Yesterday the U.S. Senate began debating whether or not to ratify the United Nation's Convention on the Rights of Persons with Disabilities treaty, which would recognize fundamental human rights for persons living with disabilities on an international level. Currently 124 countries have ratified the treaty, and 154 have signed it including the United States.
The treaty requires a two-thirds majority vote in the Senate in order to be ratified. However, over 30 conservative senators have already pledged to block any international treaty up for debate during the lame duck session. Many conservatives fear that ratifying the treaty would present a challenge to U.S. sovereignty. In addition, the Convention on the Rights of Persons with Disabilities requires that persons with disabilities have equal access to reproductive health care, which some argue will lead to more abortions.
Supporters of the treaty believe it would revolutionize disability rights across the globe. Senator John Kerry (D-MA) has called the claim that the treaty will lead to more abortions "absolutely, positively, factually inaccurate," stating that the treaty only acknowledges what procedures are legal in that country. He also stated that he believed the Americans with Disabilities Act (which the treaty was modeled after) is the standard of disability rights, and the treaty would "take that gold standard and extend it to countries that have never heard of disability rights."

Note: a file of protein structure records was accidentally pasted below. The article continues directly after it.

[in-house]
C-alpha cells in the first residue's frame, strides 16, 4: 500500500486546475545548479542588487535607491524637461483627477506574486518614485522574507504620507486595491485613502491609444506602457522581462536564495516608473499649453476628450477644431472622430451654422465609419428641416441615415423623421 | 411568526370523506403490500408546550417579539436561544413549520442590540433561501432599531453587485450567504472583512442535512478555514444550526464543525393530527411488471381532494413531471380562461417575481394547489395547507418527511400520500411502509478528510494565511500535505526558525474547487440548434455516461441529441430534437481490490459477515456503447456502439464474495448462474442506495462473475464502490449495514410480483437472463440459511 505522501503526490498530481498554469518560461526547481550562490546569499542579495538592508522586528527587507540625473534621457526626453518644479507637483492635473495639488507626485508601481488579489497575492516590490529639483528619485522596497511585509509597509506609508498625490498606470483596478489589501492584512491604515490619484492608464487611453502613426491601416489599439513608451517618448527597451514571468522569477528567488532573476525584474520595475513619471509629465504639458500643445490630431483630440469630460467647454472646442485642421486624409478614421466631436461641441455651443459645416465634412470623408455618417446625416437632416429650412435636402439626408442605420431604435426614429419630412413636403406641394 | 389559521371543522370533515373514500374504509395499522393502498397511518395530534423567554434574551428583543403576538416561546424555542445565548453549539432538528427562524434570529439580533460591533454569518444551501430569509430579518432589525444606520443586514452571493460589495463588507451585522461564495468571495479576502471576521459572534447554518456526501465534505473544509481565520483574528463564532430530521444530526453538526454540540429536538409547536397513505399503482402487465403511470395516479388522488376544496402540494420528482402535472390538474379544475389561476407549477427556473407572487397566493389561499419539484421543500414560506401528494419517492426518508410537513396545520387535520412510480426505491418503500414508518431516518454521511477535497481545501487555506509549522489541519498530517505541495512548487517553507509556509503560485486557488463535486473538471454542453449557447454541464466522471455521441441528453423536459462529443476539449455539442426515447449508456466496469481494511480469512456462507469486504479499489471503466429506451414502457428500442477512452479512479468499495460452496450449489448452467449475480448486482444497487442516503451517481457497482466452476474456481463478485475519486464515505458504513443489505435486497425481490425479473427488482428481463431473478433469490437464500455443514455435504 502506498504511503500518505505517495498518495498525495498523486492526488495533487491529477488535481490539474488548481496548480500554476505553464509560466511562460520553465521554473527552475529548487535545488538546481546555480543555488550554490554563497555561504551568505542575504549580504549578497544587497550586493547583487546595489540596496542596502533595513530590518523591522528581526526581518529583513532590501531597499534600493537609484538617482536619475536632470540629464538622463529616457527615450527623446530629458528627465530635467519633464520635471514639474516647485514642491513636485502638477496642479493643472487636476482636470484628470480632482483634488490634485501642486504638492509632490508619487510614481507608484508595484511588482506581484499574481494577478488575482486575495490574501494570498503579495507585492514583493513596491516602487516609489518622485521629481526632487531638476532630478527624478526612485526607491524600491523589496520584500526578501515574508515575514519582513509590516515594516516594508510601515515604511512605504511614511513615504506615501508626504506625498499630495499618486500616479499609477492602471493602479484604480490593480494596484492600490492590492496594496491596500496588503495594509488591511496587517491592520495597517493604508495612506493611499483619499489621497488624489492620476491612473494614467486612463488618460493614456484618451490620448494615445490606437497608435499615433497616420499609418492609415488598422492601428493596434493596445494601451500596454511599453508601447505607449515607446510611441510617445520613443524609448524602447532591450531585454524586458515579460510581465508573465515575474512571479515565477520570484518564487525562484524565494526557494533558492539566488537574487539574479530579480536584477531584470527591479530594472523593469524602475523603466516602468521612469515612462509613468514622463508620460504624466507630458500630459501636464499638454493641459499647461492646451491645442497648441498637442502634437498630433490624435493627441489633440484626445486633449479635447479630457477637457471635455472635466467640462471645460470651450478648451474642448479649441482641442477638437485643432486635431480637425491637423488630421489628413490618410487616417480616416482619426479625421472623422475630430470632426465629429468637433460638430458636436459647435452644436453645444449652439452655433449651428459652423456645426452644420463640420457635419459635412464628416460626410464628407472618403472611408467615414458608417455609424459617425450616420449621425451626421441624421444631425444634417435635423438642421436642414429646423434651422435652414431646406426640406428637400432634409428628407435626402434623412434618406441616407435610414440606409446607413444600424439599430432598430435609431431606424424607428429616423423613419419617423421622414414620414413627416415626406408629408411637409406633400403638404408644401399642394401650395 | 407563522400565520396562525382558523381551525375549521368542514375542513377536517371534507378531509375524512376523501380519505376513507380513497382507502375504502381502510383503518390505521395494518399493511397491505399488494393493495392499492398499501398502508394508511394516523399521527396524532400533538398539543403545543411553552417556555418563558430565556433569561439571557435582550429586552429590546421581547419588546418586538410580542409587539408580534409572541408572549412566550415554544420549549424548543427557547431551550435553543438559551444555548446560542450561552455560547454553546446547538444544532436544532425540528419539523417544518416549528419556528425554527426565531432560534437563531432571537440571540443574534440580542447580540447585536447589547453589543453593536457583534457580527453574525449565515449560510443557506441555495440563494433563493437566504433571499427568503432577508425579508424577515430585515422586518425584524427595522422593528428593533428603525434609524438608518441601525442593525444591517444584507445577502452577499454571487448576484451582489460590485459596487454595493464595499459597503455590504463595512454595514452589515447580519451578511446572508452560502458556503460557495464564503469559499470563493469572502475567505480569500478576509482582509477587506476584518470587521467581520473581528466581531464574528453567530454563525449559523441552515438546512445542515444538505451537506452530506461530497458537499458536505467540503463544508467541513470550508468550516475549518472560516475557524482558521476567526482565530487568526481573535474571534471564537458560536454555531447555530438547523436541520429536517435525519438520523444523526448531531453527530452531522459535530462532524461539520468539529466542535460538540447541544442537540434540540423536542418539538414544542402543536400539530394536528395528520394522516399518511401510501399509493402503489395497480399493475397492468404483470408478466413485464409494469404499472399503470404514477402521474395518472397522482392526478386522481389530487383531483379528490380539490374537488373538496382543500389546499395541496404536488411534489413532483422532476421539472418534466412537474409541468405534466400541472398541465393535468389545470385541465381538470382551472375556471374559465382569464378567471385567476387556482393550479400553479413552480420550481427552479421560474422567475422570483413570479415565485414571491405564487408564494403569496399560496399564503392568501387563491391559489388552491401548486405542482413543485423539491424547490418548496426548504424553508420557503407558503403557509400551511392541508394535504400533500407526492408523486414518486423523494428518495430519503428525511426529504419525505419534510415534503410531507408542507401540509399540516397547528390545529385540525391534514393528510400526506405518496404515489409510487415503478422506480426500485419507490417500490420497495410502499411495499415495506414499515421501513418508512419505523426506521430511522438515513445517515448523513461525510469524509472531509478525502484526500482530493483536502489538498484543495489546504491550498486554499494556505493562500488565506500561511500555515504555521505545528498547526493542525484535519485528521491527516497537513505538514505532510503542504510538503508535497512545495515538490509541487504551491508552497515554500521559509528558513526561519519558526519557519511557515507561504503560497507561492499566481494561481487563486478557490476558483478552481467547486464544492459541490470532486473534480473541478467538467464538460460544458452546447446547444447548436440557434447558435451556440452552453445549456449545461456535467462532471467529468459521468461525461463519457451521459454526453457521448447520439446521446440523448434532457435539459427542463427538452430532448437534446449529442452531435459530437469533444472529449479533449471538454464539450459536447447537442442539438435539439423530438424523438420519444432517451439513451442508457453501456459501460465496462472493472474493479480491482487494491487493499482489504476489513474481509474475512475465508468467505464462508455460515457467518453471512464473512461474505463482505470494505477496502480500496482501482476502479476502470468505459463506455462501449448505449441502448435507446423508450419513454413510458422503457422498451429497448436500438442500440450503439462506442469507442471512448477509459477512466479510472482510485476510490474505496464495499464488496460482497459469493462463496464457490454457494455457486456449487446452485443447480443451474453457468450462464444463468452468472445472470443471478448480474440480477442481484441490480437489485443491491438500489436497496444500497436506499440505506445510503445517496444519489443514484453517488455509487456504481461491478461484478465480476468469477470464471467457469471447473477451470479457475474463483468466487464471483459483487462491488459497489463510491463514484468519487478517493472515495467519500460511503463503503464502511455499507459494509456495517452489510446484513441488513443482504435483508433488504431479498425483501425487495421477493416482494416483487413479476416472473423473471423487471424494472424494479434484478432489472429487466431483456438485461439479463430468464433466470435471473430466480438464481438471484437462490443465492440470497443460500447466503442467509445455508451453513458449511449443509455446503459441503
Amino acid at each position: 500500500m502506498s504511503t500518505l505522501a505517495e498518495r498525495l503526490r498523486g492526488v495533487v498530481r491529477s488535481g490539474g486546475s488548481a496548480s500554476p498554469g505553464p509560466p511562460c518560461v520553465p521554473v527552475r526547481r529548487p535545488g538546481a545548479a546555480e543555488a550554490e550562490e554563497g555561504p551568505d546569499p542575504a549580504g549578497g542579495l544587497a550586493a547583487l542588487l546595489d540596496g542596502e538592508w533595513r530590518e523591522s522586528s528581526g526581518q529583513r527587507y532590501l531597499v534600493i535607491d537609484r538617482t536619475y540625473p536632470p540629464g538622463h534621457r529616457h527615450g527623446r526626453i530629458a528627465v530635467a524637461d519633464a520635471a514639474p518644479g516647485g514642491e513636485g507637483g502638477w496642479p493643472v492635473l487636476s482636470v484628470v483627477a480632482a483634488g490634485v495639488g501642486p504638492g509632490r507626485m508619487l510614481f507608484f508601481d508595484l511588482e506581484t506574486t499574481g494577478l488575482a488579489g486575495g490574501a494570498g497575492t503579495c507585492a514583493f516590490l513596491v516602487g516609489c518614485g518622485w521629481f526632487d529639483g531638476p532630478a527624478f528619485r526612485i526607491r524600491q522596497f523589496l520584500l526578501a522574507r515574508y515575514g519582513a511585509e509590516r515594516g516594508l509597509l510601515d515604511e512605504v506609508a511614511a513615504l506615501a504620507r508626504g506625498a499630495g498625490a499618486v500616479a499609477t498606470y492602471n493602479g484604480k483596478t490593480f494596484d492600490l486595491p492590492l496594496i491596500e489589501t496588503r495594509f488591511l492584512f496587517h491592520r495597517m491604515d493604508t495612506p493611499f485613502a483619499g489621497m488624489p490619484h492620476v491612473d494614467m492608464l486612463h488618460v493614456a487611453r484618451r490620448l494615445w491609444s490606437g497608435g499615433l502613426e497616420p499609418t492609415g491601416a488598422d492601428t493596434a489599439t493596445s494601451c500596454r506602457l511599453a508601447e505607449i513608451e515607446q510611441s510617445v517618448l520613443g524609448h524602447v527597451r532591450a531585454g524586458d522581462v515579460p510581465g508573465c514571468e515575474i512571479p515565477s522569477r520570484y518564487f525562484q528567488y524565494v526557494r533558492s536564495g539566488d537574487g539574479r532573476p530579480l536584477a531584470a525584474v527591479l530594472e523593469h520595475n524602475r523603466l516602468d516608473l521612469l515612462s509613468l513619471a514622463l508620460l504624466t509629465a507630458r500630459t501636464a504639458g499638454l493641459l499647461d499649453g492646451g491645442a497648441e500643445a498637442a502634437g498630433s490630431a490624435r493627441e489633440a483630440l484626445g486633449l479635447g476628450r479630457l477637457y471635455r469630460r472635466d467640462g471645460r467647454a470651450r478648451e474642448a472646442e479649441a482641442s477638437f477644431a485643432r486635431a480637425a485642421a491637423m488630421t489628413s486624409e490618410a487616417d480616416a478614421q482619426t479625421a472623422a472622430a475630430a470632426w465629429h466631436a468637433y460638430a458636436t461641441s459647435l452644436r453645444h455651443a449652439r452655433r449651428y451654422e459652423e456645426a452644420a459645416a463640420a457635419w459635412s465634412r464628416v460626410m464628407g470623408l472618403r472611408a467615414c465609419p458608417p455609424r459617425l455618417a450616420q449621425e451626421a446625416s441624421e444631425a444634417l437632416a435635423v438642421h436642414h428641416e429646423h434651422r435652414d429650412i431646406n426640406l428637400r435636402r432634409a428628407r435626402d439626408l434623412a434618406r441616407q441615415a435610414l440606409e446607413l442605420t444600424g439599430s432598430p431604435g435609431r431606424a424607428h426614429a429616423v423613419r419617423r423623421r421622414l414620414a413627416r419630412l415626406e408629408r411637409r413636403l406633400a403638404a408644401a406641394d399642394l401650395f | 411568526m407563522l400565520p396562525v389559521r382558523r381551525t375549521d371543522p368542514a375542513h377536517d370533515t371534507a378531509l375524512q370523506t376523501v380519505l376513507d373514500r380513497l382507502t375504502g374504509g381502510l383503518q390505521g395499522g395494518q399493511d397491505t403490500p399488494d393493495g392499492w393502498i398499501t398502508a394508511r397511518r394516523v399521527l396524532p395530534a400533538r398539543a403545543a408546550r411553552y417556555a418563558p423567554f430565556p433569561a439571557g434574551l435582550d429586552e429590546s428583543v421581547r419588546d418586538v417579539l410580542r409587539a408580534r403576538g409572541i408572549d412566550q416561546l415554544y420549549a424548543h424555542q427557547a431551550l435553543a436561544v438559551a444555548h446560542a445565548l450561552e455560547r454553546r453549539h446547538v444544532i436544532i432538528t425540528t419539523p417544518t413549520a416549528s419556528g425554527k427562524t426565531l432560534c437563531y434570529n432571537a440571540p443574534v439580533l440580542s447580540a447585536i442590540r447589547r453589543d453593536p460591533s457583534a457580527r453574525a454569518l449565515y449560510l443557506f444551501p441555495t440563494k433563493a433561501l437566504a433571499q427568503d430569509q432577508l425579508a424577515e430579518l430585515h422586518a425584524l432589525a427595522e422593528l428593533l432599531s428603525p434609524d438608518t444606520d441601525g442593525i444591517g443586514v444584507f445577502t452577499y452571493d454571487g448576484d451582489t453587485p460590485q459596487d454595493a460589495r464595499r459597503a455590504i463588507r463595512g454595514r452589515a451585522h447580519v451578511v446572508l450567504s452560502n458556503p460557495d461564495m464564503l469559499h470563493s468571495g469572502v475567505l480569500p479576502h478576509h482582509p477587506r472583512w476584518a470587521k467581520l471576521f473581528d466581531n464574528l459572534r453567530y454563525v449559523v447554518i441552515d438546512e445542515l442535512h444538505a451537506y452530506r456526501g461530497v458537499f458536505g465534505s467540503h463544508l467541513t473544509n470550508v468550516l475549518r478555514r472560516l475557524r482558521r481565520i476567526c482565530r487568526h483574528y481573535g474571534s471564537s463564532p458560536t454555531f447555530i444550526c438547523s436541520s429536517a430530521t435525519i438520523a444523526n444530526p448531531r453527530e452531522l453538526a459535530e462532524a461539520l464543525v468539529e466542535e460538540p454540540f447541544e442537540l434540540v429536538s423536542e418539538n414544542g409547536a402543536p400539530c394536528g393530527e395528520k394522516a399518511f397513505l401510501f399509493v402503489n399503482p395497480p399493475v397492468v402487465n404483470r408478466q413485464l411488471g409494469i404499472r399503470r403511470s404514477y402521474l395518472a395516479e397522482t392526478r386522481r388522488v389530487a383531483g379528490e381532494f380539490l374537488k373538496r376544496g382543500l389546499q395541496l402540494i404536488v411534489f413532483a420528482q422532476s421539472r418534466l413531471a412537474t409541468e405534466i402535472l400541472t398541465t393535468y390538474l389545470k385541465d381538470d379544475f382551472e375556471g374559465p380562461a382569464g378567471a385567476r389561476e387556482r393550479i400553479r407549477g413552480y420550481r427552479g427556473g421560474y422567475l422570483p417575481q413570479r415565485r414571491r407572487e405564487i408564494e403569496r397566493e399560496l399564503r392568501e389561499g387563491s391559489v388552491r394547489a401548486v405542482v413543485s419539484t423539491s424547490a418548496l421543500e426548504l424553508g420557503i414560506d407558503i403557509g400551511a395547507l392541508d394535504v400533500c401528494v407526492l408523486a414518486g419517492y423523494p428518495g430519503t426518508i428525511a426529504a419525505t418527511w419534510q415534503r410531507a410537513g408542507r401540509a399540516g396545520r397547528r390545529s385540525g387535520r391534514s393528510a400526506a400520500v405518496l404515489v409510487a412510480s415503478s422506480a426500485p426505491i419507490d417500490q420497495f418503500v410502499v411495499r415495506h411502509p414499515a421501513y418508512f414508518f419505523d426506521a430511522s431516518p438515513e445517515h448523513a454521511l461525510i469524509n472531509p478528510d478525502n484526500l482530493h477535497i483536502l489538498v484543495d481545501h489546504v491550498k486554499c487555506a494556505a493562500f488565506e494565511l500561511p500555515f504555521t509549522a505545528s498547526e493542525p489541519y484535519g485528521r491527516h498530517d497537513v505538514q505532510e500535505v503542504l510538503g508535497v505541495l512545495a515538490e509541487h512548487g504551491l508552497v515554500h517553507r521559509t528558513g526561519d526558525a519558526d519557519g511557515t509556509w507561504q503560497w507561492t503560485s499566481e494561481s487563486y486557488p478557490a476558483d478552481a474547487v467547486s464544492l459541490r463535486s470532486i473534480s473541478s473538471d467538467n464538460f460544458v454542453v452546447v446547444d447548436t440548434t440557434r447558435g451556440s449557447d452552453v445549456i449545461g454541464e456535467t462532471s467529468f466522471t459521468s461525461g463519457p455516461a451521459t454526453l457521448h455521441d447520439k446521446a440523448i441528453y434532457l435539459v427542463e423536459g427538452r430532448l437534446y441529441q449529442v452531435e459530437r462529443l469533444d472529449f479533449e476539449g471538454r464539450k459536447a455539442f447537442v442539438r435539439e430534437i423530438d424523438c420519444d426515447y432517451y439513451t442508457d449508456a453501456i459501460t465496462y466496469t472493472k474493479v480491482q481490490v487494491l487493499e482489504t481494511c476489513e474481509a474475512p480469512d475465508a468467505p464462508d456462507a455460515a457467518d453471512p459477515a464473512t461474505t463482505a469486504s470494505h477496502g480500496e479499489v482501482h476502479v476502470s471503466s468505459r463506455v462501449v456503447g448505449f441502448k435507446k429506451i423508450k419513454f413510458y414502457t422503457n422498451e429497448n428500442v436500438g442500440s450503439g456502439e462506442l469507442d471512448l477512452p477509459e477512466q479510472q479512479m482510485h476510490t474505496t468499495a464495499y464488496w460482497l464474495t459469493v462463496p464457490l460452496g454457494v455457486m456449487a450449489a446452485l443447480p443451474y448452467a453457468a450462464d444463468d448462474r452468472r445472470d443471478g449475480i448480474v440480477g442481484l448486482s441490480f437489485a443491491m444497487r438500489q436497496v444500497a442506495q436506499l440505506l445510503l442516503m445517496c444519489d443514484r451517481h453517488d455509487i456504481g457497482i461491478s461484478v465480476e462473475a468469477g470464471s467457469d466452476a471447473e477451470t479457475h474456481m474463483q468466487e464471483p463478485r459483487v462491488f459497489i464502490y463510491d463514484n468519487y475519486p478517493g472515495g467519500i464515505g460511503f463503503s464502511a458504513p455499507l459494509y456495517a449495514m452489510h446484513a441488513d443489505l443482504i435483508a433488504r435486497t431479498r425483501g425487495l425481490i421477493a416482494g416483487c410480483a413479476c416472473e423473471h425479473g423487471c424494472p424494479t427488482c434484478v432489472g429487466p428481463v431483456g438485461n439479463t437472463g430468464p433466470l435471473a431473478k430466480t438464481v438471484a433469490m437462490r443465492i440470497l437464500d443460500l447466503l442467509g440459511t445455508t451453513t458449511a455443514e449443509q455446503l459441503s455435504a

Media Resources: UN dispatch 11/28/12; CBS News 11/27/12; Washington Post 11/27/12; Huffington Post 11/26/12
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Currently, there are four petitioners on the case: the mother of the survivor, the Federation of Women Lawyers-Kenya, and two other women's rights advocates. . . .
6/30/2015 Supreme Court Ruling Prevents Gerrymandering in Arizona - In a 5-4 decision delivered by Justice Ginsburg this morning, the Supreme Court upheld Arizona Independent Redistricting Commission, allowing the use of independent state commissions that draw federal congressional districts, taking that power away from the state legislature.
This gives states an opportunity to deal with partisan gerrymandering by giving an independent commission power to draw federal congressional districts.
In 2000, Arizona voters amended their constitution, shifting the responsibility of drawing congressional districts, previously held by the state legislature, to a panel called the Arizona Independent Redistricting Commission. . . .